They’re lower than you’d expect in opponents’ points in the paint (20th), though part of this is attributable to their scheme of limiting opposing 3-point attempts (they allow the seventh-fewest).
And they’re pretty middle of the pack in opponents’ points off turnovers and opponents’ fast-break points.
One big area where they are having issues — they rank dead last in steals. No particular surprise, given that this is a typically low priority in Snyder’s scheme, and also given the lack of size in their backcourt. Still, when asked where the defense could progress, Snyder brought up the “perimeter guys’ pickup points,” noting that “you can have a presence, particularly as teams get into the scoring area.” The key going forward, he said, is to find the right balance of aggression and discipline.
One area to keep an eye on: opponents’ 3-point percentage. Going into the Milwaukee game, the Jazz had allowed their foes to shoot nearly 40% on their 3s. After the Bucks went 13 for 42 (31.0%), and the shooting-deficient Pistons and Cavs were a respective 10 for 42 (23.8%) and 8 for 31 (25.8%), suddenly Utah looks elite in this area. Small sample size skewed by some bad teams? We shall see.
Their own 3-point prodigiousness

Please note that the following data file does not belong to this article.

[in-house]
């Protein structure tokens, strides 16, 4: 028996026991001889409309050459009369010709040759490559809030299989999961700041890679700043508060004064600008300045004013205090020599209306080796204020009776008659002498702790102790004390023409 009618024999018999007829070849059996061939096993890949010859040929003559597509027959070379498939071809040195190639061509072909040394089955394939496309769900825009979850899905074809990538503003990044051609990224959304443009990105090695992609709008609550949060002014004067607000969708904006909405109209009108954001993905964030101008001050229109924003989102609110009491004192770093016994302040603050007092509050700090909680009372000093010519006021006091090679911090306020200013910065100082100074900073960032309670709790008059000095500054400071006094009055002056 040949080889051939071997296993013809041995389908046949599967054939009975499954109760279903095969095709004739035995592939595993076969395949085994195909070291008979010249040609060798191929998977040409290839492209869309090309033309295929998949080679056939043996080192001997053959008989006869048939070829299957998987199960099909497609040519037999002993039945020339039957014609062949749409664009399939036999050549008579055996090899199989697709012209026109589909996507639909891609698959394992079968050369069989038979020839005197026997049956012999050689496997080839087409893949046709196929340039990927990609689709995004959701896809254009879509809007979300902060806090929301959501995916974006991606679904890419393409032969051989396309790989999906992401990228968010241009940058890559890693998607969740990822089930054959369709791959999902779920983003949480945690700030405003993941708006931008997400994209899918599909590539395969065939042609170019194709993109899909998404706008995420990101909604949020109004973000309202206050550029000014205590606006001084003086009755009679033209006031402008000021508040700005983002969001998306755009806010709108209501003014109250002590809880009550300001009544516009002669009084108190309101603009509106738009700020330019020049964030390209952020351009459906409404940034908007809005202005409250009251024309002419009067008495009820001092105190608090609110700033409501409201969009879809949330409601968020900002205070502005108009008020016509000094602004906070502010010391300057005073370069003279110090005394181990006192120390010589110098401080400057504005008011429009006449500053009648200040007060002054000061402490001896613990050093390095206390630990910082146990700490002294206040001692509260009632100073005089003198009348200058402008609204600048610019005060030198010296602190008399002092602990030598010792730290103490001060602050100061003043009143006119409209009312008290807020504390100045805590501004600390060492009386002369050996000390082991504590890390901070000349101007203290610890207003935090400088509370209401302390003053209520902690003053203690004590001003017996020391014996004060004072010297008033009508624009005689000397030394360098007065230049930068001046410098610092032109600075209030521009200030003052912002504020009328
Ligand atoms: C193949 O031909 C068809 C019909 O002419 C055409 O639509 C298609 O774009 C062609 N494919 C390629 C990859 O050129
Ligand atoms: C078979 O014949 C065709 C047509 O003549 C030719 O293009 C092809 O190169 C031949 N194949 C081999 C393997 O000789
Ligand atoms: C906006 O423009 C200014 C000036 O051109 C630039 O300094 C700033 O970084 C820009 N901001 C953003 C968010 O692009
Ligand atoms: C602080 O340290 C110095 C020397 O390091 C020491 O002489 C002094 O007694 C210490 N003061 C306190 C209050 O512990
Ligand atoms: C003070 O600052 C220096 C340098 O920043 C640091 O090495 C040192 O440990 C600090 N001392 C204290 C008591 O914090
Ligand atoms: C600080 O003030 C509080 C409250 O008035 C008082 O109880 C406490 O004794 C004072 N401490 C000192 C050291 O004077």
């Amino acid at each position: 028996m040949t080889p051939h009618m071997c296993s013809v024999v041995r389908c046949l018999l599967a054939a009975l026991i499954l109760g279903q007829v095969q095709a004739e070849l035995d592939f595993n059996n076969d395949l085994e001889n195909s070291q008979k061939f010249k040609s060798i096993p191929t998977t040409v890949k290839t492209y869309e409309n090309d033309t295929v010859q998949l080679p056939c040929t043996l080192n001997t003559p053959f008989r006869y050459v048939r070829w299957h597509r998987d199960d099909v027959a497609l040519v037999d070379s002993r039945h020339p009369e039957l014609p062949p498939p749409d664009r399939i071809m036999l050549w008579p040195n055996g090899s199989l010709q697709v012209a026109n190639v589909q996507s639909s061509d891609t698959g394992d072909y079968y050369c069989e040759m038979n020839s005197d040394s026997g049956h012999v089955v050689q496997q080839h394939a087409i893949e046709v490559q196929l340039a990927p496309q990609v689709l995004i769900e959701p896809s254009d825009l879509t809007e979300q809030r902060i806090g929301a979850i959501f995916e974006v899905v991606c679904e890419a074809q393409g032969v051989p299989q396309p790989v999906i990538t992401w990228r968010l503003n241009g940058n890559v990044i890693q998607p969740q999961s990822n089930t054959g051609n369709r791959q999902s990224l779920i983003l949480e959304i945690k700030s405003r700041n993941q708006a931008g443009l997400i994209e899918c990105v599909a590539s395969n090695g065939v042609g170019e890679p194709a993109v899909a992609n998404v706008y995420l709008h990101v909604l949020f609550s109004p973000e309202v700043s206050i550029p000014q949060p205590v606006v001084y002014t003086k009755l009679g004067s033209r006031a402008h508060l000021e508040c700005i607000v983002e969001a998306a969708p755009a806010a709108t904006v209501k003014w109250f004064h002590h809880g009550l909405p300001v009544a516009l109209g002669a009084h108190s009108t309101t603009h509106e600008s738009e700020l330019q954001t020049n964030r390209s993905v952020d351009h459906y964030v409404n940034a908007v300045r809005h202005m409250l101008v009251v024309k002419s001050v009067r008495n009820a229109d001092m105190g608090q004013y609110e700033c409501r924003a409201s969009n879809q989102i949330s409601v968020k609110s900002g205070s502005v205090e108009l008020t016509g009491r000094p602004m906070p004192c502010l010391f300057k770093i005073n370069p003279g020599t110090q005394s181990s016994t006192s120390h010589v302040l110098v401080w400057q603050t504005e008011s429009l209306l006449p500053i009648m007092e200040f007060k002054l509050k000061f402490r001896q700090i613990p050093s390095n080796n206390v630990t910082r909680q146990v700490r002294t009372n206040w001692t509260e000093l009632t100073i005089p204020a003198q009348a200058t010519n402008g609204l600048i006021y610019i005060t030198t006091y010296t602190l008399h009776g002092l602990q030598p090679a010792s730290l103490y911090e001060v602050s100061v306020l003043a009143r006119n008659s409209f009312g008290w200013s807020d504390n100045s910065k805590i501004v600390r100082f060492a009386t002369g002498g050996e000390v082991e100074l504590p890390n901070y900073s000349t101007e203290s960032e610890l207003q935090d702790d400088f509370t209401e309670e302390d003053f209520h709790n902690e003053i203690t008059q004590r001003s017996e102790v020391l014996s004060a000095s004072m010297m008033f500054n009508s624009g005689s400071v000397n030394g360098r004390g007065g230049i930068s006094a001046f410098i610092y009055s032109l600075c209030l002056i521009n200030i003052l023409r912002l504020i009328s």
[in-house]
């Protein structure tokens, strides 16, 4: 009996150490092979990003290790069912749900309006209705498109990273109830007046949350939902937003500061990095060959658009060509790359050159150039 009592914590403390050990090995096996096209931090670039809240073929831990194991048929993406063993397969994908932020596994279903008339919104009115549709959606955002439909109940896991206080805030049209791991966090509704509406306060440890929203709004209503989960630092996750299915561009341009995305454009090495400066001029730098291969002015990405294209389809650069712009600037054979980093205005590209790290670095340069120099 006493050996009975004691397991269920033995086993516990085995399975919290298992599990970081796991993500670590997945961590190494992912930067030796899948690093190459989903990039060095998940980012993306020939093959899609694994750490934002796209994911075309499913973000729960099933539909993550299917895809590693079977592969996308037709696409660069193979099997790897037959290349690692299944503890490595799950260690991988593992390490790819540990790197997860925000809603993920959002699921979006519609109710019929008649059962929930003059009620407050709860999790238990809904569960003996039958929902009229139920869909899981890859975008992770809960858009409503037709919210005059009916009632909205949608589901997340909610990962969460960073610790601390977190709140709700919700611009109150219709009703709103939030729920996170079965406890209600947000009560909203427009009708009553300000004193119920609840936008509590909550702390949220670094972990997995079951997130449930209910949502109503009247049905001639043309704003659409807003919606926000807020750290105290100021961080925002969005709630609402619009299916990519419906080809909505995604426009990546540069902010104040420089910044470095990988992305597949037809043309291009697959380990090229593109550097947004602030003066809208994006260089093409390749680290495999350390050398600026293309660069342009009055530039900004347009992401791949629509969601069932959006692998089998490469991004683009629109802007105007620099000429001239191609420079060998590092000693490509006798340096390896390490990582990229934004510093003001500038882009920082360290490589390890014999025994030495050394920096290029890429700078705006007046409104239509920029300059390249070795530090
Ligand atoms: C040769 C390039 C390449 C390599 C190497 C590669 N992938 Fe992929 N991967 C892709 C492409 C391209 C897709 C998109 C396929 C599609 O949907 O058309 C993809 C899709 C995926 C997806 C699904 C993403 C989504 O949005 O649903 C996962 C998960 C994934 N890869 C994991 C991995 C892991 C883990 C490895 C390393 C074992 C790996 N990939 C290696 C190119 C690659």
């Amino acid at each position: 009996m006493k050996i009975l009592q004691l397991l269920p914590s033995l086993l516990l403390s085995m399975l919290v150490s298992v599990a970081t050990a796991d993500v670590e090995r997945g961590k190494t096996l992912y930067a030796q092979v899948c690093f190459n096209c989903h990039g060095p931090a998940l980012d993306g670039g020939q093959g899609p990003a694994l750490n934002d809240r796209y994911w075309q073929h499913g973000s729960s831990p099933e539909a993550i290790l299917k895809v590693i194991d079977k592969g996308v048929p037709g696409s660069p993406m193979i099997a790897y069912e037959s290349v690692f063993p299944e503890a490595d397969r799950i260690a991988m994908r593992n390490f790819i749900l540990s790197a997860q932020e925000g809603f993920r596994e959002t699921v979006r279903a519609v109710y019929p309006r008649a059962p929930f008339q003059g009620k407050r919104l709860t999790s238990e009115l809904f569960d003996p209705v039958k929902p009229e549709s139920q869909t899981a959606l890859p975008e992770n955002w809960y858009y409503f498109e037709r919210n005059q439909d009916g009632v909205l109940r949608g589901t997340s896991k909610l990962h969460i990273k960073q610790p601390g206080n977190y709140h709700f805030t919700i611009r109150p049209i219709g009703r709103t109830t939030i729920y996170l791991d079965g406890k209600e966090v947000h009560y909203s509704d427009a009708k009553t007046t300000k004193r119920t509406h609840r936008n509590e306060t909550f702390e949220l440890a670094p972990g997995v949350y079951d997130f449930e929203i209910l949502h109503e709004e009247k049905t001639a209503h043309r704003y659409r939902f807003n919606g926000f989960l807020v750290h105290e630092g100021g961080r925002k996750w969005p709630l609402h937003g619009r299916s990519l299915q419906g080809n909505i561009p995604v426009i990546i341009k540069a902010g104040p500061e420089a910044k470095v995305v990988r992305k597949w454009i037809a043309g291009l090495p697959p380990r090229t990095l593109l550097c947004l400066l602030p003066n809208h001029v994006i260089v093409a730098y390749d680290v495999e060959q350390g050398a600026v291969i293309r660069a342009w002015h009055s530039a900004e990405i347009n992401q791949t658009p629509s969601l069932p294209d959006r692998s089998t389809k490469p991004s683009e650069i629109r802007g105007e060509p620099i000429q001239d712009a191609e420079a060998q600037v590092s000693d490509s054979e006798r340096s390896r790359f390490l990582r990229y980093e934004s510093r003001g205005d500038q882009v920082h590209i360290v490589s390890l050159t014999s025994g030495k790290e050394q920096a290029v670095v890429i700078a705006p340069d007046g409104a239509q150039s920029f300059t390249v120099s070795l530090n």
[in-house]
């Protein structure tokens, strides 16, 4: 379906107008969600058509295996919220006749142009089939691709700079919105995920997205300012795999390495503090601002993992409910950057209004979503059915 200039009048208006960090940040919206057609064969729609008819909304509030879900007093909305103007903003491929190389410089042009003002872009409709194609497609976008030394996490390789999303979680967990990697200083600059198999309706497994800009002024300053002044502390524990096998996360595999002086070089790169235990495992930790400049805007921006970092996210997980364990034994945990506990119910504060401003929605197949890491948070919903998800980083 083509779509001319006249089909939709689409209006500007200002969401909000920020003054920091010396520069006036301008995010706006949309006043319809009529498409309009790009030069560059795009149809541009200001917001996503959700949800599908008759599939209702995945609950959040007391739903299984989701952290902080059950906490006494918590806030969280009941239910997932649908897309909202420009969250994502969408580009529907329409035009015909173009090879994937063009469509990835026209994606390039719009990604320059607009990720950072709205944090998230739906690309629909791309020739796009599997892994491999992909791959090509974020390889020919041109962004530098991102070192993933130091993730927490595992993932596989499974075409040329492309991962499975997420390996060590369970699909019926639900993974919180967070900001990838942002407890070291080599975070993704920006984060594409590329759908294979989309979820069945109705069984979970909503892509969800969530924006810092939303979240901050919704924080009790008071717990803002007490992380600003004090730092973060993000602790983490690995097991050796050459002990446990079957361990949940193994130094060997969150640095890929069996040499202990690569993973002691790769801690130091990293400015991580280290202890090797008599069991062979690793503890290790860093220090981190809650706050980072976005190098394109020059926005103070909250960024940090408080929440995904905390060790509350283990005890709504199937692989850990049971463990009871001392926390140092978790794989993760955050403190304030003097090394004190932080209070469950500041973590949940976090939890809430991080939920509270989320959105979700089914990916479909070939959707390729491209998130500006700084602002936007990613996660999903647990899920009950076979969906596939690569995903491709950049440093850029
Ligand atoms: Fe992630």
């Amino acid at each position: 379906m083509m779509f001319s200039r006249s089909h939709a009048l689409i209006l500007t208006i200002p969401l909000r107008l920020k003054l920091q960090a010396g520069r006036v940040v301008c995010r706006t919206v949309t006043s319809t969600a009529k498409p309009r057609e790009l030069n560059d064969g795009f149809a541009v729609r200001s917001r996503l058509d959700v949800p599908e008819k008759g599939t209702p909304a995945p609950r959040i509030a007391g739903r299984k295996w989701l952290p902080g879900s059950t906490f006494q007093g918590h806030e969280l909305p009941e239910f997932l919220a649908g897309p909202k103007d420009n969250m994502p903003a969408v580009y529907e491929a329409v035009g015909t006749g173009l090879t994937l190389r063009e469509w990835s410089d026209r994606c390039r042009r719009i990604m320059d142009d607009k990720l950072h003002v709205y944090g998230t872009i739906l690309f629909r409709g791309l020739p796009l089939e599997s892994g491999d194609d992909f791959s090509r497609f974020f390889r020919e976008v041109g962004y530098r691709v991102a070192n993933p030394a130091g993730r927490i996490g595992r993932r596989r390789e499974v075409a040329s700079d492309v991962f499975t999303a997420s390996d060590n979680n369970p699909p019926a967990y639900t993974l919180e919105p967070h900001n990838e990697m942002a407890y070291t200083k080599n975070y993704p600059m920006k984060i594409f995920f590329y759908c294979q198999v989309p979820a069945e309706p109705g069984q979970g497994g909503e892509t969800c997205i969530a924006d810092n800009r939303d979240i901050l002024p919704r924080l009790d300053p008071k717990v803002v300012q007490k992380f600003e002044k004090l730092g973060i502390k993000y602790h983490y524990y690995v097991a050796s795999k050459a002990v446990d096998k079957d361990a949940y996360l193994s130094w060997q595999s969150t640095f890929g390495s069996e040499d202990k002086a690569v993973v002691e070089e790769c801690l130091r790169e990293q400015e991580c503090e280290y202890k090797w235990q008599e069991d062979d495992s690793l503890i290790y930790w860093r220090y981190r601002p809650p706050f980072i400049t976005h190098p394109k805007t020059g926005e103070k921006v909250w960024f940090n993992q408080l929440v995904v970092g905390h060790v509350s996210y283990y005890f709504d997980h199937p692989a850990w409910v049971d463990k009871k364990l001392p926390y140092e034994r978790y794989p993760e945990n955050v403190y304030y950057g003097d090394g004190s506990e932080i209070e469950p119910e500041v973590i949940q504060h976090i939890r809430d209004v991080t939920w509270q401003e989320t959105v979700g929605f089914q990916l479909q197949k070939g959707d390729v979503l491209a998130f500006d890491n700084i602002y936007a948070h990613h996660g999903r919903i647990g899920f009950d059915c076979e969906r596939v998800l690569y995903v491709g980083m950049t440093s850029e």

So, the good news: The Jazz have very much become the 3-point bombardiers they sought to be. Following the Cleveland game, they rank first in the NBA in percentage of points scored via 3-pointers, second in the NBA in 3s made, and fifth in 3-point percentage.
They set franchise records against the Bucks in 3s made (25) and attempted (53) in a game. A few nights later, in Cleveland, they flirted with their 3s made record again, this time draining 24 of them in “just” 45 attempts. Those two games represent the second- and third-most 3s made by a team in a game this season, trailing only the NBA-record 29 that Milwaukee itself hit.
They also had a third game on the trip with 20-plus 3s (in San Antonio). Overall, in that six-game span, they buried 106 of 252 tries from deep — a stellar 42.1% conversion rate.
So, then, why is Utah a mere 12th in the league in offensive rating?
Well, for starters, in those three games where the Jazz made fewer than 20 in a game, they were a combined 36 for 113 from deep — 31.9%. So, when the Jazz are on from outside, they’re incendiary. And when they’re not … well, there’s a lot to be desired.
For starters, and to reiterate — not enough passing. The Jazz have some of the league’s highest percentages of unassisted field goals and 3-pointers made. So, again, a lot of scoring being done in isolation, rather than off of ball movement. Meanwhile, in spite of their high ranking in 3-point percentage, the Jazz are considerably lower in both effective field-goal percentage (12th) and true shooting percentage (16th).
They’re pretty mediocre in both points off of fast breaks and points in the paint, downright bad in points off of turnovers, and worst in the league at getting points from free throws — just 12% of the points they score have come from the stripe.
That’s partly a byproduct of their 3-point focus — you’re inherently going to get fewer free throws when you’re living behind the line. What those three areas mean in concert, though, is that Utah’s players could stand to generate some easier scoring opportunities.